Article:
We have heard about Icelandic Horses, and how they are some sort of majestic beast and sort of the retarded cousin of the fabled unicorn. We see a whole herd of them chilling out by the fence line. Neither Bec, nor I are really horse people, but this is a novelty. I mean, they are between a pony and a horse and somewhere along the line, mated with a yak and developed this thick coat.
It’s seriously thick.
We pull over and play with the horseys.
They try to eat Bec’s scarf.
We pull up to our first official stop on the Golden Circle. We kinda just picked and chose the things we wanted to see anyway, so whatever.
We pull up to the Geyser.
There are two main Geysers. The one that nobody cares about, and the one that everybody froths over. The one that nobody cares about, goes off every 80-120 mins. Naturally, nobody cares about that one. You reap what you sow in my books. Wanna be stingy, and only give us a show every hour or so, you get no love.
… except for the one guy who was standing there for 20 mins, holding his camera. I asked him “When does it go off?”
“How long you been here?”
“When you rekon it will go off next?”
“Maybe half an hour”
I can see that he is trying to be proud of his efforts and commitment, but he knows I am judging him. He still just stares right into my eyeballs, not flinching, just to drive home the fact that he is here for the long haul. I do the universal lift of the head and the raise of the eyebrows to simultaneously signal my understanding, surprise and acknowledgement.
Women need to marry men like this more often.
They are rare.
I am not one of them.
Just show me the water in the air so I can say I’ve seen it.
We walk over to the exciting geyser. There is a crowd of photographers and videographers, all set up on their tripods, waiting for the perfect shot. We take our soup over and watch alongside everyone else.
The Geyser goes off, and it is a mammoth eruption. So much so, that Bec spills her soup. She didn’t realise this till she went to go take a sip, and saw that there was a fair whack missing. We just evaded the scene, and watched as a few others were aware of the circumstance.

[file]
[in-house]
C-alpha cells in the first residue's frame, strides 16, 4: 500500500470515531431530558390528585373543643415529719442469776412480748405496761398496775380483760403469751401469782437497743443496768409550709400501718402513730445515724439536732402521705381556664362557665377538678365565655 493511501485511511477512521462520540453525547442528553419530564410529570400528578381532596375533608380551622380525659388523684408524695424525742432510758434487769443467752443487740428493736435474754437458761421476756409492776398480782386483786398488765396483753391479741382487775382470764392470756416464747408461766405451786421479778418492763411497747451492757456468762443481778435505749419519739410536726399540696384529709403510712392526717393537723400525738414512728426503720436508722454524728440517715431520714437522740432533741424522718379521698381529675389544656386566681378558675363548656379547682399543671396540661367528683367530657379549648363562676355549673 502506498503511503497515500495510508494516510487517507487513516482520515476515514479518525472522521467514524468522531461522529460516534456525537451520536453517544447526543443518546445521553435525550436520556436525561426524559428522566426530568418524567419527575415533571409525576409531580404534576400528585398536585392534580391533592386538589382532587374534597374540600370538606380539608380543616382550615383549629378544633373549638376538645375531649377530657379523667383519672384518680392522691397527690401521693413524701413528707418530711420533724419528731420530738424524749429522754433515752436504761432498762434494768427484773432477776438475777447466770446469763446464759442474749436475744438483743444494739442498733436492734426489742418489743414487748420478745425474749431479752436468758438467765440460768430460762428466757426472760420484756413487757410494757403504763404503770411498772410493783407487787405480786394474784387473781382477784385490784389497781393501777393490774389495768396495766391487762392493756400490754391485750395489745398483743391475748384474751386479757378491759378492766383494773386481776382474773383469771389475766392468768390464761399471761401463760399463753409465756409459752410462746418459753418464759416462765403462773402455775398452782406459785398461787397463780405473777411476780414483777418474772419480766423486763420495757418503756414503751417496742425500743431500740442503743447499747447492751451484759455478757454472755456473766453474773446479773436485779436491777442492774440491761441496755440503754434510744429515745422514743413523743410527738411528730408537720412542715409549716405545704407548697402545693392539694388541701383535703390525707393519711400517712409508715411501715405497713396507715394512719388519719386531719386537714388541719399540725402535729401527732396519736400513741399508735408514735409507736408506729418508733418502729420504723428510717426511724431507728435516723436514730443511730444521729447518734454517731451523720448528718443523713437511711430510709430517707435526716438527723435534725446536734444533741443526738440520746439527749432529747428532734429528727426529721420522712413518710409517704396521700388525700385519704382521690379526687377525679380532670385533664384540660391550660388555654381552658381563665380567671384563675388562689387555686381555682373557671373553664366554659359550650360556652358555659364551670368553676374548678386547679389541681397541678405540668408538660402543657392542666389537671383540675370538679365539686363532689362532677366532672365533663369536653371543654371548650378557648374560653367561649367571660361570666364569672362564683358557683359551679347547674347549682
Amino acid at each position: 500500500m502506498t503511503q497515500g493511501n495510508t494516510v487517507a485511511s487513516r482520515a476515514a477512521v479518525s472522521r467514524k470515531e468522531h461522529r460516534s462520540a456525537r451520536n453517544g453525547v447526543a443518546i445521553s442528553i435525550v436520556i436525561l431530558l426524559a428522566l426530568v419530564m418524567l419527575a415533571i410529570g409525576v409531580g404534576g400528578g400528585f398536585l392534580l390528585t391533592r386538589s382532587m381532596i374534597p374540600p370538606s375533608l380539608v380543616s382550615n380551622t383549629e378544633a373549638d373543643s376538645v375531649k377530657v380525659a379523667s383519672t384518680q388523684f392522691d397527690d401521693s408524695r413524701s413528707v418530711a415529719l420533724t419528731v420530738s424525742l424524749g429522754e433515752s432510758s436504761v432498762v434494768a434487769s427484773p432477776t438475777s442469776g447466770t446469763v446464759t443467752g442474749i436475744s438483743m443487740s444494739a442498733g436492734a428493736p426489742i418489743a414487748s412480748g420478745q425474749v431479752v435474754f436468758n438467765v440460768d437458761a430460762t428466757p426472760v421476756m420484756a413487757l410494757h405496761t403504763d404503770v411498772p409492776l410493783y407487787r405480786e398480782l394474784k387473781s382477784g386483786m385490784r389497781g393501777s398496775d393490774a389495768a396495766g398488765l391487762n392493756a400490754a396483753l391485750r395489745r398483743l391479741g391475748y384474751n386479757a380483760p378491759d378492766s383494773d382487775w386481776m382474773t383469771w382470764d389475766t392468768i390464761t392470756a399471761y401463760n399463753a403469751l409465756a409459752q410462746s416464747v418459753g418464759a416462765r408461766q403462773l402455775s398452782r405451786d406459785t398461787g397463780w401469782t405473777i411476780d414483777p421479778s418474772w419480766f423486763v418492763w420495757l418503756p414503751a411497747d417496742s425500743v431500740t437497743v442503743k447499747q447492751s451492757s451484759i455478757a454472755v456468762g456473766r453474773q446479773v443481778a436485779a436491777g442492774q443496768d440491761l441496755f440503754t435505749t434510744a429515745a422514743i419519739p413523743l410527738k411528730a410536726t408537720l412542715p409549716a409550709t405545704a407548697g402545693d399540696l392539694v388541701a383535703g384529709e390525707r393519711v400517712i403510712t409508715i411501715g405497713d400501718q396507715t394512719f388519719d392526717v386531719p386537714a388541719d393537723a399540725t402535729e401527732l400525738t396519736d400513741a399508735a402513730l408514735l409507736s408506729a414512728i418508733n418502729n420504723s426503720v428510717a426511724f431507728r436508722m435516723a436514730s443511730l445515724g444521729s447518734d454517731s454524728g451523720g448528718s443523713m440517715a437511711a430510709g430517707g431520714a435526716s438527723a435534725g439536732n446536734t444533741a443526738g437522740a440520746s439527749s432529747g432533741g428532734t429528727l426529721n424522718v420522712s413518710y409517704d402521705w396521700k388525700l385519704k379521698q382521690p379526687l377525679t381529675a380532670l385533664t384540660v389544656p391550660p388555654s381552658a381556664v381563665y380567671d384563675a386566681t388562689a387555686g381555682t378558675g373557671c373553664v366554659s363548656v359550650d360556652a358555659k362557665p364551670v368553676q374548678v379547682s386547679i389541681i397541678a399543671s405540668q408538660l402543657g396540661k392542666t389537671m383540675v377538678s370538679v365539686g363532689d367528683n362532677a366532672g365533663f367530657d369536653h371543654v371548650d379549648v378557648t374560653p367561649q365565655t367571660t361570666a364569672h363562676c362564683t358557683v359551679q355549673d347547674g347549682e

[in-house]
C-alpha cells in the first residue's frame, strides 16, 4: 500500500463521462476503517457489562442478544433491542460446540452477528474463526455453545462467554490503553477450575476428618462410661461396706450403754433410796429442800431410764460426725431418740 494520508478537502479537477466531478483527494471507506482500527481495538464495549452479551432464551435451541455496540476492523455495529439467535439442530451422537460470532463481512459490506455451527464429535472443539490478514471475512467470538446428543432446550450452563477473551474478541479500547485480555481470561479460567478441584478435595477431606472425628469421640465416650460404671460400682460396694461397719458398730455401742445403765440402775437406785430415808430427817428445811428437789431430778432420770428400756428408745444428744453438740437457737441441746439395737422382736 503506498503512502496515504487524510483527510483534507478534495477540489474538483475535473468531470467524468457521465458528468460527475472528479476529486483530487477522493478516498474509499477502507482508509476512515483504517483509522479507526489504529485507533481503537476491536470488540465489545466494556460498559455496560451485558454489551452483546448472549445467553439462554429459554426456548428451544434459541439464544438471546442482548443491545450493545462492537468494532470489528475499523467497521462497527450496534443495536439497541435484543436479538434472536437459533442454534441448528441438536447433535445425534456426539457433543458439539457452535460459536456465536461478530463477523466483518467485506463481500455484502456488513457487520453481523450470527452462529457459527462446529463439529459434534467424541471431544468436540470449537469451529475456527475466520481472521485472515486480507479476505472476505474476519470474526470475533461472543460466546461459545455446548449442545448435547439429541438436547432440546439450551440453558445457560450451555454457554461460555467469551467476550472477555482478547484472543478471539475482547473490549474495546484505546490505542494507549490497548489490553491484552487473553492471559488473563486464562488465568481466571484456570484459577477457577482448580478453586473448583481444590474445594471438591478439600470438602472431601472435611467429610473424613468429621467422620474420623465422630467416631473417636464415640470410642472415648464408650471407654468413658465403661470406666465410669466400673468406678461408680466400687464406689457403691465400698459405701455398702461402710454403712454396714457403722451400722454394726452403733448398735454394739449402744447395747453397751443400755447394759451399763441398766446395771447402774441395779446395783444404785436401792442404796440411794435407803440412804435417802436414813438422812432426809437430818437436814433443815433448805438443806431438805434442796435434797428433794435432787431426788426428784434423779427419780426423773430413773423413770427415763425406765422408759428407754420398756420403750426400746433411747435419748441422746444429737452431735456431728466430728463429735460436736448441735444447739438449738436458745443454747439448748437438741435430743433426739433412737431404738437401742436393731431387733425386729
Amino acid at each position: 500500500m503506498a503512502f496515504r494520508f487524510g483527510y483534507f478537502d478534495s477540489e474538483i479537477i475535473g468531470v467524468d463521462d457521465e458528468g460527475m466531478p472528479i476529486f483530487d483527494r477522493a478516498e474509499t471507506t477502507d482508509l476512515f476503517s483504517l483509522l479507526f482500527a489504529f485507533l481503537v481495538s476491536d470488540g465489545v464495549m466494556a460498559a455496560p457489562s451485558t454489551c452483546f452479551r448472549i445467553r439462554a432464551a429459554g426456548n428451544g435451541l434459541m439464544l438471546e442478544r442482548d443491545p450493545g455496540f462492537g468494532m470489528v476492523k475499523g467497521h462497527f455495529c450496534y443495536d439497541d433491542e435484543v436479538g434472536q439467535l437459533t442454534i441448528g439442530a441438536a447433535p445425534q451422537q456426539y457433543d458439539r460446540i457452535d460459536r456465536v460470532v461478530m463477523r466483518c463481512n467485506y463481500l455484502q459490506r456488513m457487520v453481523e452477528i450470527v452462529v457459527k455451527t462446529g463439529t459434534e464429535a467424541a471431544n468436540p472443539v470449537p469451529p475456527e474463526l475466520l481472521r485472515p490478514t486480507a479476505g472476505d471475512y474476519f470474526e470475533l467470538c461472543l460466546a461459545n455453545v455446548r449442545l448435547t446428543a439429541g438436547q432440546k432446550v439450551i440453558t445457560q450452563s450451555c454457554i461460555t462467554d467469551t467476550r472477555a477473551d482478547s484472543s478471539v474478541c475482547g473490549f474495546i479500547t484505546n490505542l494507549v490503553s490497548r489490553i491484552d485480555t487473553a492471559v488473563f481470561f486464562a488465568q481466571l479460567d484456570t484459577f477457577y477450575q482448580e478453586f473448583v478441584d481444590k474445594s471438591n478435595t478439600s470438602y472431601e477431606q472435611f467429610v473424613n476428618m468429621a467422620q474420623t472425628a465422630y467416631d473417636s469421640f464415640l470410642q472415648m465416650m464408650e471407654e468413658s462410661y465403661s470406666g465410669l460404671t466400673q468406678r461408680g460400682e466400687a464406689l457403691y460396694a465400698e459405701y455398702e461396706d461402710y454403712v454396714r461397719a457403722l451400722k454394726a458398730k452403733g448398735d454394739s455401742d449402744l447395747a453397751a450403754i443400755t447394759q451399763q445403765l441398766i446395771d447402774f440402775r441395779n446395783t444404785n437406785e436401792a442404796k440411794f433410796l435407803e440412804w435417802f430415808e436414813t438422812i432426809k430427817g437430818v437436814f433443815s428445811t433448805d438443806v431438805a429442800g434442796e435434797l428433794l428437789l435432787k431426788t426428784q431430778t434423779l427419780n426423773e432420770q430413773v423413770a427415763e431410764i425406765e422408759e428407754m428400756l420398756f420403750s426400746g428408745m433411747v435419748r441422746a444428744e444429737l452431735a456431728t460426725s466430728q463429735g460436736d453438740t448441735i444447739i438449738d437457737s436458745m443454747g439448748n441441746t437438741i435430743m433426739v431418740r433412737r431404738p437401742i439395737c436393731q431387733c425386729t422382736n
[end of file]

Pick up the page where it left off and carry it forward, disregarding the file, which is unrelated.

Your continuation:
We decide to hang around for one more. This Geyser goes off ever 5 mins. This is why it’s the favourite. My persistent mate is still standing over by the geyser that nobody likes.
Good luck to him.
We watch one more, marginally anti-climatic eruption before we head on our way again. Our next major stop was this place called. Gullfoss water falls.
There are bulk humans, bulk tour guides, bulk selfie sticks and even more people struggling to walk on the icy boardwalk, while they wear things like Ugg boots. I’m not even kidding. Natural selection right? Luckily, for those who would fall prey to natural selection quickest, this is a very touristy place, so there are loads of rails and fences up. Being that it is winter, the lowest area, and also, the best vantage point is blocked off from the public.
This, combined with the masses upon masses of people was a bit of encouragement for us to see what we wanted, and then get on our way.
I’m not sure what it is about being with a huge crowd, but it kinda just turns me off the sights hey. I don’t really understand why. There is no real reason. I mean, its still going to be the same attraction, with or without the crowd there. But, there is just something about being somewhere that everyone else isn’t, and enjoying it on your own. I actually think that I enjoyed finding that boat shed more than the falls. I dunno ay.
People are weird.
I am weird.
We kinda just skip the things that don’t grab our attention straight away. For instance, a cathedral, which is better described as a big chapel. No point. There are heaps of them scattered around Iceland anyway. So, we pretty much just kept stopping at landscapes.
I mean, as well as I try, the camera does no justice to the real deal. There are so many times that I would be driving along, watching the landscape evolve as we pass it by. I would be watching this mountain for a good minute or so, and then all of a sudden, it would just hit man, I would say something to Bec like “Oh man. This is unreal”. This whole sense of awe and power just overwhelms you.
There are petrol stations just on the side of the road, set against a looming snow-covered volcanic mountain. And it is everywhere you look. Oh! And there are no trees.
I mean, I am sure that there are other countries with just as amazing landscapes, but I bet there would be trees covering or blocking the mountains. Here, there is nothing at all. Just raw, rugged, snow-dusted mountain ranges everywhere you look. And if you find yourself in a rare area of Iceland that is mountain-less, just hang on a couple minutes. It won’t last long before you find yourself under the shadow of another rocky behemoth.
I can’t tell you how many times I found myself with my eyes glued to the mountains as we drove past.
I was talking with Valdimar the other day, and he was telling me that when he grew up, the mountains were his playground, and they would spend their days as kids up in the mountains. That’s the kinda Childhood every kid should have a crack at. We continue to stop wherever our attention is fixed most. Sometimes, to take the scene in. Most of the time, though, it is to photograph the landscape. We continue to do this, stopping every 10-15 mins or so till we reach home.
Bec and I try to see who can talk the deepest.
You’ll be glad to know that Bec didn’t win that competition.
I am glad to know that Bec didn’t win that competition.
Today has been an incredible day of awe-inspiring landscapes and jaw-dropping sights. One, that everyone should do at least once.
Come back tomorrow,